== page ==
We helped 55 homeowners form a ROC in Centralia, Wash., last Friday. Our loan officer shared the seller’s heartwarming comment following the closing:
“It seems strange after 27 years to be finished but we are so happy for the residents. They control their future. It’s the most rewarding experience for us in our 40 years of owning these communities. Managing will be a new and challenging experience for them but with
ROC’s help, they’ll be just fine. It was great to work with you and we look forward to our paths crossing again in the future.”
Many of our colleagues in industry regard us as a different type of exit that clearly aligns with some operators.
One of my favorite sellers is George Everett, who sold his Kalispell, Mont., community to the homeowners in 2010. Mr. Everett is a Realtor who also served briefly in the Montana State Legislature where he won the most conservative voting record during his term. Our video interview with him is brief and excellent.
Homeowners stepping up and working in cooperation for long-term security and community betterment is inspiring people across the political spectrum. They’ve inspired me for 30 years, and counting!
No surprise, these communities attract journalists, as well. There were no fewer than 50 articles on ROCs in 2019 alone. Some focused exclusively on a co-op. Others find the issue through a problem in a privately owned community and raise up resident ownership as a growing solution.
When there is that type of comparison article, the coverage can both be fair and unfair at the same time.
The reality is that there are some very good private operators in the manufactured housing community business. Companies and investors who provide homeowners with a secure and decent value proposition are not too hard to find.
But media outlets tend to find and focus on the problems, and there are without doubt some not-so-good actors in the business.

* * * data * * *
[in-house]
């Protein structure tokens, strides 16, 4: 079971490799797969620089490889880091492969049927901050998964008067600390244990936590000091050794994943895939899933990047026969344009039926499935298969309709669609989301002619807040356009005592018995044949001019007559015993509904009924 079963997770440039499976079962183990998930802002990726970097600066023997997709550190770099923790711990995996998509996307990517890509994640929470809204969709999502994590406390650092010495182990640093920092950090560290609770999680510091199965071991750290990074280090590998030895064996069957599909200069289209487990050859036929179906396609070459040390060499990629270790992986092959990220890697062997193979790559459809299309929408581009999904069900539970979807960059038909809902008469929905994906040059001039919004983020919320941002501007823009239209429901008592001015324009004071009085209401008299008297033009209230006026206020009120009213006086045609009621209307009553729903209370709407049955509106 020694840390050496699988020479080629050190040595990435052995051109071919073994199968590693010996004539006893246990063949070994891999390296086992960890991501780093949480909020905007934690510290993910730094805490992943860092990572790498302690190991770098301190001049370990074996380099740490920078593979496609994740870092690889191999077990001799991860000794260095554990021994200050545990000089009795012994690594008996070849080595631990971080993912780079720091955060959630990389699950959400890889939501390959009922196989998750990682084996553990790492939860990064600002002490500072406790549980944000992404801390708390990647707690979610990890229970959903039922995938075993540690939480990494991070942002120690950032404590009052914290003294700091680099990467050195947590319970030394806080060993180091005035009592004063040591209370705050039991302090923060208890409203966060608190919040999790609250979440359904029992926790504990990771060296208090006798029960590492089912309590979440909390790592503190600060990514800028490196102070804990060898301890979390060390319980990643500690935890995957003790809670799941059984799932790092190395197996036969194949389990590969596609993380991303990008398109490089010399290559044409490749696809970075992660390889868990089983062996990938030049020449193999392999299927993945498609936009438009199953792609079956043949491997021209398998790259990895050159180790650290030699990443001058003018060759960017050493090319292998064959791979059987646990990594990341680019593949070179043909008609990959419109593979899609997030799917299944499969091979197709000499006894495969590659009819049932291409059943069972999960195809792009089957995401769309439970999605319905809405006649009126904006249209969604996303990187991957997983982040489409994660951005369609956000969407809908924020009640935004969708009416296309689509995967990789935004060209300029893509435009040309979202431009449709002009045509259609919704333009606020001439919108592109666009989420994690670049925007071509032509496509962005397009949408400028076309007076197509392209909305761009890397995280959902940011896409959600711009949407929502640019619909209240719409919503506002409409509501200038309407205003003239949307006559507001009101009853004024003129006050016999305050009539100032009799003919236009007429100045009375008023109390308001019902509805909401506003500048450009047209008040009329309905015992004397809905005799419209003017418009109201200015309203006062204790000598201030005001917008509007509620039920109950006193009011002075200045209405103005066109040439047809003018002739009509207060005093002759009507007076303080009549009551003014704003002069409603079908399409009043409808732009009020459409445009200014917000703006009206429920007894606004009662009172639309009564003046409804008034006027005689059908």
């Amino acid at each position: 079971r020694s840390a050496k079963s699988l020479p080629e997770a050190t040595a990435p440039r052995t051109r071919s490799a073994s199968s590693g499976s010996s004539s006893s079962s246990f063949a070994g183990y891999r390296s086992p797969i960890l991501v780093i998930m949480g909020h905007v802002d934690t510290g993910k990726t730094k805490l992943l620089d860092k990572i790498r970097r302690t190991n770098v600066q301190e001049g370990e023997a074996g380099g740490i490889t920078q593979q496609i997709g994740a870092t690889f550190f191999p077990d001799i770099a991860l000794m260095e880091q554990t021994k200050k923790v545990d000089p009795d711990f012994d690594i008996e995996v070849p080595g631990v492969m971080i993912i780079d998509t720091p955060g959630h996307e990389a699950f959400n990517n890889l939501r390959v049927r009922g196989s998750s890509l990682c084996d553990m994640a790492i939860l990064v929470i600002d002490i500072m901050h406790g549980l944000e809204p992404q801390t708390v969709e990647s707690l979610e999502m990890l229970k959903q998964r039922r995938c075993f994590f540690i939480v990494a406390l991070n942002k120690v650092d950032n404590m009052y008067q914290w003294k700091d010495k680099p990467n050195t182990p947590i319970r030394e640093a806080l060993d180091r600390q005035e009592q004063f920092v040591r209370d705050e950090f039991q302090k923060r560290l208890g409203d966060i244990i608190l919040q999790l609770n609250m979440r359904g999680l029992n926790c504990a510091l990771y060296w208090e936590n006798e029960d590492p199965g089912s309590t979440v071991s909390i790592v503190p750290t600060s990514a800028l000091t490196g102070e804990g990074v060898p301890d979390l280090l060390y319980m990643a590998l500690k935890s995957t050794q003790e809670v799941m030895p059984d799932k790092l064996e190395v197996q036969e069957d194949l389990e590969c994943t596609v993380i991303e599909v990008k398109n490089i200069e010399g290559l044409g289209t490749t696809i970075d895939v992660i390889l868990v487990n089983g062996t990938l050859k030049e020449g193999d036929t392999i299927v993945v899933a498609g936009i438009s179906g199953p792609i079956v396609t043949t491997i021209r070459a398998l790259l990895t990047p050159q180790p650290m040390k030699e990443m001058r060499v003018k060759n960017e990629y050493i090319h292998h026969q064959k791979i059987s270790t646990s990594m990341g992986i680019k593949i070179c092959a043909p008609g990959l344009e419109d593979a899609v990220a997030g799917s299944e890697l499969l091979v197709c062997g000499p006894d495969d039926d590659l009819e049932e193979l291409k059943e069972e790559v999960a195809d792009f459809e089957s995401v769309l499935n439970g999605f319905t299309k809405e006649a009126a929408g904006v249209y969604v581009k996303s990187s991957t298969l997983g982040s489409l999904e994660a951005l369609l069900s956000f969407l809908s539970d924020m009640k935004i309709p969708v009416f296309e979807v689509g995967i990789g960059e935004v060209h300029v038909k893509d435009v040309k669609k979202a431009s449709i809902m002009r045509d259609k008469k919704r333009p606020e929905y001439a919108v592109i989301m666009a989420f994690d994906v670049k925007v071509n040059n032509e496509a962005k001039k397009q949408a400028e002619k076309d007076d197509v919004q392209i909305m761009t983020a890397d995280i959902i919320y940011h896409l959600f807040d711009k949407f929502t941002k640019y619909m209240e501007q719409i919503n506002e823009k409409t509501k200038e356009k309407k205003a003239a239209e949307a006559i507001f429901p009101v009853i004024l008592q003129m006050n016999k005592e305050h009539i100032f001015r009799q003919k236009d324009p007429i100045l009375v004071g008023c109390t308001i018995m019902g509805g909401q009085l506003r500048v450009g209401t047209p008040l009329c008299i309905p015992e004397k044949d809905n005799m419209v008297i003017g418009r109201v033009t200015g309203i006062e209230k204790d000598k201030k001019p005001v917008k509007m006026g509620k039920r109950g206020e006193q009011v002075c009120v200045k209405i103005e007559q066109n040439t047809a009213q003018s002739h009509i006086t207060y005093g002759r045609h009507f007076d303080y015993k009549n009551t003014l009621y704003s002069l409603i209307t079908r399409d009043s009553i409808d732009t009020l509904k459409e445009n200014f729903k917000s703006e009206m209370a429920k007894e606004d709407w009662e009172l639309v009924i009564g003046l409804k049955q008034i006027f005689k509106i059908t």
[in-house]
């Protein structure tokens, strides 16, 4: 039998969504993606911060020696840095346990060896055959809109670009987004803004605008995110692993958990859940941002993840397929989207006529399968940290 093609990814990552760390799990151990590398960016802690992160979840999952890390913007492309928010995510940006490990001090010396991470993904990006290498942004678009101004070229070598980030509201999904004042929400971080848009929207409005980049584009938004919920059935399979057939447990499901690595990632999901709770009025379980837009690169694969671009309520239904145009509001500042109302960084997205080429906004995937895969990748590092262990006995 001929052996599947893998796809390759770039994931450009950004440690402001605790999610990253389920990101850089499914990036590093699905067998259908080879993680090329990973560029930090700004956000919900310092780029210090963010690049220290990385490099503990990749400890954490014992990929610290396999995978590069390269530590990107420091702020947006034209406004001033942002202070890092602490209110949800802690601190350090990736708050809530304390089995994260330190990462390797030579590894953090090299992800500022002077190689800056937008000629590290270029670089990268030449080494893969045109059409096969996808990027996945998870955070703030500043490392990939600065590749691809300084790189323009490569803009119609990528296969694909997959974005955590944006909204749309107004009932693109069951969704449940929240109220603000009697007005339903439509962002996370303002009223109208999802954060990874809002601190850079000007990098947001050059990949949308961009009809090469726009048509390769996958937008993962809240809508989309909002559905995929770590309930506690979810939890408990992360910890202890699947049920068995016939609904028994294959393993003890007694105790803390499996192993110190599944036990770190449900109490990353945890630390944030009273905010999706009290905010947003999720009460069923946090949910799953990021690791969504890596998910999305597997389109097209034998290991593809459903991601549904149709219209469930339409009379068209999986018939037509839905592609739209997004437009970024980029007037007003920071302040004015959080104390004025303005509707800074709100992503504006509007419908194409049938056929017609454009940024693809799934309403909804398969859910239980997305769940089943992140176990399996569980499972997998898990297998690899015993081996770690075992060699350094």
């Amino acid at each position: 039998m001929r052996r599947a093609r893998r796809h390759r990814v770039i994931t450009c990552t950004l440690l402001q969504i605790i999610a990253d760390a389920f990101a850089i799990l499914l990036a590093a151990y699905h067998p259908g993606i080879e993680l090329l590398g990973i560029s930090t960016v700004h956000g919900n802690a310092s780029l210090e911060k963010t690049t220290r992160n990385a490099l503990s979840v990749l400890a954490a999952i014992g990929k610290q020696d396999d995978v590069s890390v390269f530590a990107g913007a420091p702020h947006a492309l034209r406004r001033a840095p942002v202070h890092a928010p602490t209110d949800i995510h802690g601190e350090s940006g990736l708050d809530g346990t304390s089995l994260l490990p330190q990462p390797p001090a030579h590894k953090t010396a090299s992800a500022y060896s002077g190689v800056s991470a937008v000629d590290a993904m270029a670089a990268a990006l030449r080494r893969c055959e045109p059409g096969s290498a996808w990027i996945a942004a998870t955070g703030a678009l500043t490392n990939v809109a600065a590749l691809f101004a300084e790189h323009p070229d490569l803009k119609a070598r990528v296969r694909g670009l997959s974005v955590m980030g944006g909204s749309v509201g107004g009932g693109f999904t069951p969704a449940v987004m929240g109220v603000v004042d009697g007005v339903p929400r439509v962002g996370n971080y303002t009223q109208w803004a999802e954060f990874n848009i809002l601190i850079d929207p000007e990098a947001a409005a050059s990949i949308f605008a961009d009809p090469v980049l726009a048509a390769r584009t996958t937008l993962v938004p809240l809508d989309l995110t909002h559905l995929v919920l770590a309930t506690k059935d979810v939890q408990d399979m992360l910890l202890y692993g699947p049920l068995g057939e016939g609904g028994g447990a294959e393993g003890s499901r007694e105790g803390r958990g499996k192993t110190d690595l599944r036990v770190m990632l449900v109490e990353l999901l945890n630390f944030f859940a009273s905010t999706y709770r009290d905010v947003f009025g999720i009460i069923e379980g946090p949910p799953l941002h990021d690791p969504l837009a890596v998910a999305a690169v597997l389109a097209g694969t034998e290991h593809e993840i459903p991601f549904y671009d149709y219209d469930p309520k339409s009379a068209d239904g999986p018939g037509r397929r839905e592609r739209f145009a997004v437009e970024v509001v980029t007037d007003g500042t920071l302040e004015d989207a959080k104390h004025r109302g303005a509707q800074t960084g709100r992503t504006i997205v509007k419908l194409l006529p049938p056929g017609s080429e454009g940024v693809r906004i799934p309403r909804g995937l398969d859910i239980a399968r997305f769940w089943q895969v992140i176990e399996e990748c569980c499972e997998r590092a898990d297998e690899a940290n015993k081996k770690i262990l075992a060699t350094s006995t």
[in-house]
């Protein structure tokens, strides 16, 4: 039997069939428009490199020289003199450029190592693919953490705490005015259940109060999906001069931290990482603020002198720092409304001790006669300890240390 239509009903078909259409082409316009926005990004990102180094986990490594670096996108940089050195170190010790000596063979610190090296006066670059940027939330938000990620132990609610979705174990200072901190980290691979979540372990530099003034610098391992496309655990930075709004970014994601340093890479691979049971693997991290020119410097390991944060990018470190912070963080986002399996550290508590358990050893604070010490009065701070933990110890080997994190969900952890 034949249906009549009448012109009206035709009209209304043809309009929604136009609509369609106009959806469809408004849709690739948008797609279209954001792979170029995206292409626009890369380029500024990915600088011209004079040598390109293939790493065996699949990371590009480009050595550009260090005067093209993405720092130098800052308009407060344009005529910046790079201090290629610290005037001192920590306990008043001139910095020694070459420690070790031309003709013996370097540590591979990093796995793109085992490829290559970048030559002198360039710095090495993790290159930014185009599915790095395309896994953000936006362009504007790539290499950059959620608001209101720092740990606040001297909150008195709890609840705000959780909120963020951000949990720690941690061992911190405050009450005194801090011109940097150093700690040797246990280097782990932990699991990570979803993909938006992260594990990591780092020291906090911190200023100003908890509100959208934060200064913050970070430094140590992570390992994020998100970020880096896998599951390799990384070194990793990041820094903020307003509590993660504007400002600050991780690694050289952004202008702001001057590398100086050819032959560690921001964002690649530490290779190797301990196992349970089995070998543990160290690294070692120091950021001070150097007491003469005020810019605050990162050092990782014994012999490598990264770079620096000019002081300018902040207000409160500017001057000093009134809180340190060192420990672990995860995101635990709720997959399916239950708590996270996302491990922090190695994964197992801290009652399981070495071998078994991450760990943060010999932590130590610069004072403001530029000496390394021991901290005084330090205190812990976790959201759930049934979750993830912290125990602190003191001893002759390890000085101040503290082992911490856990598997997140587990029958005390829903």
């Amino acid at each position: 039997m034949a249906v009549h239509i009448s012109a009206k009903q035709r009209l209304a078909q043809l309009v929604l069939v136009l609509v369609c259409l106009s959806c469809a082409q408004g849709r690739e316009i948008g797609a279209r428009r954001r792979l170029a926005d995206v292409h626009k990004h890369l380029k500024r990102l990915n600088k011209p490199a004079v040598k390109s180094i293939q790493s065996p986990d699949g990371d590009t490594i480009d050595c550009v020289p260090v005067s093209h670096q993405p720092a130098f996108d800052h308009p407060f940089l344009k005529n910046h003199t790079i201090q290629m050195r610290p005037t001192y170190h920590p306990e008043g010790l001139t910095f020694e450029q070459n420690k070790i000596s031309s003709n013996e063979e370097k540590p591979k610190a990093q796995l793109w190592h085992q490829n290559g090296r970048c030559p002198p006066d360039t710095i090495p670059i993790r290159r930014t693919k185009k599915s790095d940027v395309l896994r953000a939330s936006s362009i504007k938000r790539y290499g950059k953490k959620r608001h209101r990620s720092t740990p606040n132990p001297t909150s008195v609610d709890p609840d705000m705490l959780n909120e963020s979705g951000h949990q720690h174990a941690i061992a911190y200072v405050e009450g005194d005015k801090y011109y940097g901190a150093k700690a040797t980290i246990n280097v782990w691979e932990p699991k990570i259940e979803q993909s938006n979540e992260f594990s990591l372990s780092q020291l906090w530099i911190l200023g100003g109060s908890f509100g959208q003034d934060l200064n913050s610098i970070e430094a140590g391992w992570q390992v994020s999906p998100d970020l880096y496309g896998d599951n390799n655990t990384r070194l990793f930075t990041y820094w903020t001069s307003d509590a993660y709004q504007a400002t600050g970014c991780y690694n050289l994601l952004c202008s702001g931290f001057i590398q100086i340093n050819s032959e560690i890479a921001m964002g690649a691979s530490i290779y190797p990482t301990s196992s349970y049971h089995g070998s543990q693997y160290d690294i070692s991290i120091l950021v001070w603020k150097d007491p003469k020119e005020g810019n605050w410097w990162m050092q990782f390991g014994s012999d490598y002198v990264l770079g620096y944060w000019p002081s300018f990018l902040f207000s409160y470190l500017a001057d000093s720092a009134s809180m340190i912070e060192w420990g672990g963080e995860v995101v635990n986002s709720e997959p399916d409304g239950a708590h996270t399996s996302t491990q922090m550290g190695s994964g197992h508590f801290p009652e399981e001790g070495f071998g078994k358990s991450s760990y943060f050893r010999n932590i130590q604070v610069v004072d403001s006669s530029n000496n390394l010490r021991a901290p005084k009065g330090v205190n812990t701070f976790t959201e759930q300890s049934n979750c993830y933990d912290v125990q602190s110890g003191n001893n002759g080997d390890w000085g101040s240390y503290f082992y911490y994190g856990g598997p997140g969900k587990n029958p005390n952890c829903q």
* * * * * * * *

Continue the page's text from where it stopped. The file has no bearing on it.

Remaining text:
My view is that they are exploiting the business model, and they’re giving the broader industry a black eye.
I was in the airport behind a fellow who was also returning from an industry event. We recognized each other but hadn’t met. I asked him what he did. He told me that he owned three “parks,” one which he was closing down now and two more he planned to close in three and four years.
Grinning, he said, “It’s a little tough to get through but the money is just too good to pass up.”
When he asked me what I did, his grin turned to a look of panic.
You see, the business model presents that opportunity to every private operator. The land owner can close the community and change its use virtually everywhere in the nation.
I read last week about an Indiana legislator who wants to double the notice period for closure – from 60 to 120 days. Our lowest income homeowners can be evicted – house and all – in 60 days. Does that even register as a homeowner protection? Rule-compliant, on-time with payments and evicted on 60 or 120 days’ notice doesn’t work, period.
The answer is resident ownership or for the good operators to band together and adopt a standardized lease that makes a long-term commitment to homebuyers. What if these were true Land Lease Communities that were secure?
Based upon our experience, industry could achieve three things through long-term leases:
1. Residential mortgage lenders – through actions by the GSEs – could be attracted to provide home-only mortgage loans in Land Lease Communities, creating an alternative to high-cost chattel loan products that provide liquidity to the “home in community” market today.
2. Long-term, fixed-rate conventional residential financing and the protections in a financeable leasehold interest would unleash unprecedented new development of Land Lease Communities. The sector has many advantages – lower cost production, high-density detached single-family neighborhood development, affordable, community living – that would be embraced by planners as a solution to the affordable housing crisis.
3. Land lease communities would shed the negative press of community closure, excessive rent increases and expensive housing financing – presenting a rebranding opportunity.
Whoever owns the land controls the future and because of that, resident ownership will long be the objective of many homeowner groups.
That said, hundreds of thousands of homeowners could enjoy great security and affordability were the industry to look hard at the fundamentals of the business model and reshape it through long-term leases and residential mortgage financing.
Lest you think we don’t know about bringing conventional residential mortgage lending into manufactured housing communities, consider this: The only manufactured housing communities in the U.S. in which Fannie Mae is buying home-only mortgages is in co-ops in New Hampshire based on work we did in 2007/8.
We stand ready to help bring such financing to ROCs across the country, and to true Land Lease Communities, too.
So, yes, resident ownership is a great exit strategy. More than that, ROC USA is also invested in helping factory-built manufactured housing become the affordable housing resource that it deserves to be. It just needs a little tweaking.